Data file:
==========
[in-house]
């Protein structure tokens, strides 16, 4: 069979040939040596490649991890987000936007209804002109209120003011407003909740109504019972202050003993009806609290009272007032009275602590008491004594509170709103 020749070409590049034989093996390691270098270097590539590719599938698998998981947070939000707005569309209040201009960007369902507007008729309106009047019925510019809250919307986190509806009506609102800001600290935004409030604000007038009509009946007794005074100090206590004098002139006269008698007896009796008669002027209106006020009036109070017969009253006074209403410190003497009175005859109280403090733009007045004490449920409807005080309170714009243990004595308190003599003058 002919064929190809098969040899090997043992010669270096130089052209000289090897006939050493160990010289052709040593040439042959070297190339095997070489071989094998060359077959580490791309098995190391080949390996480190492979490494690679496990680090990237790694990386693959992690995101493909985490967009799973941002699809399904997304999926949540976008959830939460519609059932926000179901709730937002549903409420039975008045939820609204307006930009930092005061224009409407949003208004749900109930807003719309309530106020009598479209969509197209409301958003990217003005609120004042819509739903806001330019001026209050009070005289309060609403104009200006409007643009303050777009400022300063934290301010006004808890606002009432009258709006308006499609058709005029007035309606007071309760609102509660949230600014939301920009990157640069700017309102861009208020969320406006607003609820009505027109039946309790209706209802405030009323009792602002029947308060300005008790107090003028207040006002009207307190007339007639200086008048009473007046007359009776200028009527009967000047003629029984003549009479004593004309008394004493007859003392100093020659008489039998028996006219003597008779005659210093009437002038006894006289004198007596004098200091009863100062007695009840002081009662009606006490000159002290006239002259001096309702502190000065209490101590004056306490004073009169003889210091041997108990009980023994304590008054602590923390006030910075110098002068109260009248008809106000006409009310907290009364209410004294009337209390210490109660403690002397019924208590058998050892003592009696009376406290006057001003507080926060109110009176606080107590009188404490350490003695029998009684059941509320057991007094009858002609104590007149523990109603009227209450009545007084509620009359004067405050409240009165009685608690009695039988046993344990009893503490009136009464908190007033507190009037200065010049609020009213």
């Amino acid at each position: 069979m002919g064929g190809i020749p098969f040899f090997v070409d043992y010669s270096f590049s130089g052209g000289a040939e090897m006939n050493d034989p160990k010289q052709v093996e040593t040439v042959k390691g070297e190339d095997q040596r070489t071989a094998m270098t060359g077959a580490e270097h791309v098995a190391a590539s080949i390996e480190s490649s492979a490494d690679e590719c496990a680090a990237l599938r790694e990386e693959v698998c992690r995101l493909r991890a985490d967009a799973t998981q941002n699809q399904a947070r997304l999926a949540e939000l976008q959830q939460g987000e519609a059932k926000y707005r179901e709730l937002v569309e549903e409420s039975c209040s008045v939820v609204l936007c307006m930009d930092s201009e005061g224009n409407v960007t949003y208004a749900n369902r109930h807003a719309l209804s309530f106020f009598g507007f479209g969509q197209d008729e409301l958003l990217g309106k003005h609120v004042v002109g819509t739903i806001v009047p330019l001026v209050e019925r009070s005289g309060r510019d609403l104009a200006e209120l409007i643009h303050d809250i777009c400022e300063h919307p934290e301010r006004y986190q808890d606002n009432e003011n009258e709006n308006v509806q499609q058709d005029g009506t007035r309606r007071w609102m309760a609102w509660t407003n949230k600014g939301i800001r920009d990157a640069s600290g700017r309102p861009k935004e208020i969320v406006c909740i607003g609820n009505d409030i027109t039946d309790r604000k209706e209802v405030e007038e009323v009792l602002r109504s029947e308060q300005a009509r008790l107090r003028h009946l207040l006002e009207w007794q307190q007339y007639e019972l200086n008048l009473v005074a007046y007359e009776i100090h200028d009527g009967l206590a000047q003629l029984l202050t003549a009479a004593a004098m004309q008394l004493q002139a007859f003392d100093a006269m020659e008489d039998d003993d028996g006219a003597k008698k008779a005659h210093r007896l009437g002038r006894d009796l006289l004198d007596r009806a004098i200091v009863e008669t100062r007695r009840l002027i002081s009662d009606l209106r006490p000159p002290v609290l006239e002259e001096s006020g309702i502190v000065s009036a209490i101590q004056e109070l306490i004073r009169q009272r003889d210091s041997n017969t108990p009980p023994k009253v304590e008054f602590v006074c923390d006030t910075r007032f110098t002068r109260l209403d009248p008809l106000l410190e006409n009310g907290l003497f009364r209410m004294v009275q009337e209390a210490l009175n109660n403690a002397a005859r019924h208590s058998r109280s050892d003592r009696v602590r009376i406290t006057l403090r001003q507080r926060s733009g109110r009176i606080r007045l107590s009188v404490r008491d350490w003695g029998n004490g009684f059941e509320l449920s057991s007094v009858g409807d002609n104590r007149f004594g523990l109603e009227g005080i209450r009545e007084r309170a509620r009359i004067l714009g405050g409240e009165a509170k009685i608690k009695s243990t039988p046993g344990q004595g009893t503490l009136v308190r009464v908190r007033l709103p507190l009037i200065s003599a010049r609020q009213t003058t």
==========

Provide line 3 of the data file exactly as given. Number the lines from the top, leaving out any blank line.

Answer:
């Amino acid at each position: 069979m002919g064929g190809i020749p098969f040899f090997v070409d043992y010669s270096f590049s130089g052209g000289a040939e090897m006939n050493d034989p160990k010289q052709v093996e040593t040439v042959k390691g070297e190339d095997q040596r070489t071989a094998m270098t060359g077959a580490e270097h791309v098995a190391a590539s080949i390996e480190s490649s492979a490494d690679e590719c496990a680090a990237l599938r790694e990386e693959v698998c992690r995101l493909r991890a985490d967009a799973t998981q941002n699809q399904a947070r997304l999926a949540e939000l976008q959830q939460g987000e519609a059932k926000y707005r179901e709730l937002v569309e549903e409420s039975c209040s008045v939820v609204l936007c307006m930009d930092s201009e005061g224009n409407v960007t949003y208004a749900n369902r109930h807003a719309l209804s309530f106020f009598g507007f479209g969509q197209d008729e409301l958003l990217g309106k003005h609120v004042v002109g819509t739903i806001v009047p330019l001026v209050e019925r009070s005289g309060r510019d609403l104009a200006e209120l409007i643009h303050d809250i777009c400022e300063h919307p934290e301010r006004y986190q808890d606002n009432e003011n009258e709006n308006v509806q499609q058709d005029g009506t007035r309606r007071w609102m309760a609102w509660t407003n949230k600014g939301i800001r920009d990157a640069s600290g700017r309102p861009k935004e208020i969320v406006c909740i607003g609820n009505d409030i027109t039946d309790r604000k209706e209802v405030e007038e009323v009792l602002r109504s029947e308060q300005a009509r008790l107090r003028h009946l207040l006002e009207w007794q307190q007339y007639e019972l200086n008048l009473v005074a007046y007359e009776i100090h200028d009527g009967l206590a000047q003629l029984l202050t003549a009479a004593a004098m004309q008394l004493q002139a007859f003392d100093a006269m020659e008489d039998d003993d028996g006219a003597k008698k008779a005659h210093r007896l009437g002038r006894d009796l006289l004198d007596r009806a004098i200091v009863e008669t100062r007695r009840l002027i002081s009662d009606l209106r006490p000159p002290v609290l006239e002259e001096s006020g309702i502190v000065s009036a209490i101590q004056e109070l306490i004073r009169q009272r003889d210091s041997n017969t108990p009980p023994k009253v304590e008054f602590v006074c923390d006030t910075r007032f110098t002068r109260l209403d009248p008809l106000l410190e006409n009310g907290l003497f009364r209410m004294v009275q009337e209390a210490l009175n109660n403690a002397a005859r019924h208590s058998r109280s050892d003592r009696v602590r009376i406290t006057l403090r001003q507080r926060s733009g109110r009176i606080r007045l107590s009188v404490r008491d350490w003695g029998n004490g009684f059941e509320l449920s057991s007094v009858g409807d002609n104590r007149f004594g523990l109603e009227g005080i209450r009545e007084r309170a509620r009359i004067l714009g405050g409240e009165a509170k009685i608690k009695s243990t039988p046993g344990q004595g009893t503490l009136v308190r009464v908190r007033l709103p507190l009037i200065s003599a010049r609020q009213t003058t």